Navy Yard Shooting Won't Change Gun Politics in Congress

The gun control debate already happened this year.


House Minority Whip Steny Hoyer, D-Md., said a recent recall of pro-gun control legislators “does not bode well for asking people to vote for (gun) legislation."

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Gun control advocates were already planning to canvass Capitol Hill Tuesday when a gunman shot and killed 12 people Monday at the Navy Yard in Washington, just miles away.

[READ: Victims Named in D.C. Navy Yard Shooting]

Families came from Newtown, Conn., the site of the Sandy Hook Elementary School mass shooting that left 20 first graders dead. More than 40 meetings were scheduled on the hill this week and Mayors Against Illegal Guns had already planned a public demonstration outside the Capitol for Thursday.

Now, their lobbying efforts collide with a deadly massacre in lawmakers' own backyards.

Tuesday, Minority Whip Steny Hoyer, D-Md., told reporters during breakfast that the Navy Yard shooting would bring the gun debate back to Congress, but he couldn't promise anything would come from the renewed tragedy.

"I lost three constituents," Hoyer said. "I am sure it will renew the discussions about access to weapons that can be used to kill a lot of people quickly."

But Hoyer pointed out that politically, lawmakers still don't have the cover they need to stick out their necks on the issue, alluding to the special elections in Colorado last week when two state lawmakers who voted to pass stricter background checks lost their seats in a recall election.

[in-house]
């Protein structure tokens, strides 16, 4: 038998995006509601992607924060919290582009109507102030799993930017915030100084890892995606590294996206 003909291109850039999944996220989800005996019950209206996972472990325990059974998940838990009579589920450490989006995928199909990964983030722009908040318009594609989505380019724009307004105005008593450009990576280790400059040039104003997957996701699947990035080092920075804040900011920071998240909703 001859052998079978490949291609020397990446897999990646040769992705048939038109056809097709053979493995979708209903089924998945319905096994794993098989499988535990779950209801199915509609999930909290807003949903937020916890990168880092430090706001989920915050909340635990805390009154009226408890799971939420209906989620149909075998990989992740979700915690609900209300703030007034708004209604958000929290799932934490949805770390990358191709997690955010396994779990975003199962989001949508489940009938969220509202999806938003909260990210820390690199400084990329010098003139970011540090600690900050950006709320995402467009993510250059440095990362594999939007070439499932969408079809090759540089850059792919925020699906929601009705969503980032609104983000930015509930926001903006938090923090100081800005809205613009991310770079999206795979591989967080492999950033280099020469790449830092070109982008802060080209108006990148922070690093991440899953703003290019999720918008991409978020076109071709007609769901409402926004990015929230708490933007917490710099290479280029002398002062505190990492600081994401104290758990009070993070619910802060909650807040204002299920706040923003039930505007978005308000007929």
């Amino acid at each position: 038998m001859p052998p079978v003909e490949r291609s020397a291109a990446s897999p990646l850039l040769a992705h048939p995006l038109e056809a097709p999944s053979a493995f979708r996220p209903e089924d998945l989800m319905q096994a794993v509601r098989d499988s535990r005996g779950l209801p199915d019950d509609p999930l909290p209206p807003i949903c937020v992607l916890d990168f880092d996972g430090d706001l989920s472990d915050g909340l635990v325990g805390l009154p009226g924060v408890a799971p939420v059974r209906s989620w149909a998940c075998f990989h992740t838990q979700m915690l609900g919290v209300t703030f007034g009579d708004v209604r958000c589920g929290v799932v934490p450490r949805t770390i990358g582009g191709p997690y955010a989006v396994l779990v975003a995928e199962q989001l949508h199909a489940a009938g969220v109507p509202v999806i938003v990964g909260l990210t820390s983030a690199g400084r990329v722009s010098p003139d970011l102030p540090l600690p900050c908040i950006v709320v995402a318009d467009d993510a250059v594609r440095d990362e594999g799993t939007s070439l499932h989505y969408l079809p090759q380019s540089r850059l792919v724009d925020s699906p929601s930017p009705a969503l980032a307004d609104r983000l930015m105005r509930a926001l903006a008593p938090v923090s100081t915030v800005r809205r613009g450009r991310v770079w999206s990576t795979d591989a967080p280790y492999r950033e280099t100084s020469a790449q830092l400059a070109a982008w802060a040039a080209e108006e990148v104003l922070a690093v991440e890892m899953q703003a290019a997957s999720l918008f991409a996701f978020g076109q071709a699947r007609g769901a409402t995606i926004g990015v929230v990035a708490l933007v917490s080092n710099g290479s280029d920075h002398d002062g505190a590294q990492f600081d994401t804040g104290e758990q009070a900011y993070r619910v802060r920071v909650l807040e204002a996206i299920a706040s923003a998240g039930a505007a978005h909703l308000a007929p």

"It does not bode well for asking people to vote for legislation," Hoyer said.

[OPINION: Gun Violence Is the New Normal]

Sen. Joe Manchin, D-W.Va., who led the bipartisan charge to pass a bill to expand background checks in the Senate, told CNN that he didn't feel confident Monday that the politics surrounding gun control had evolved enough to pass his bill now.

Some, however, like Sen. Dianne Feinstein, D-Calif., who is all too familiar with gun violence, asked "when will enough be enough?"

When she was the head of the San Francisco Board of Supervisors, Feinstein discovered Harvey Milk's body and put her finger in the bullet hole to check for a pulse.

"Congress must stop shirking its responsibility and resume a thoughtful debate on gun violence in this country," she said in a released statement.

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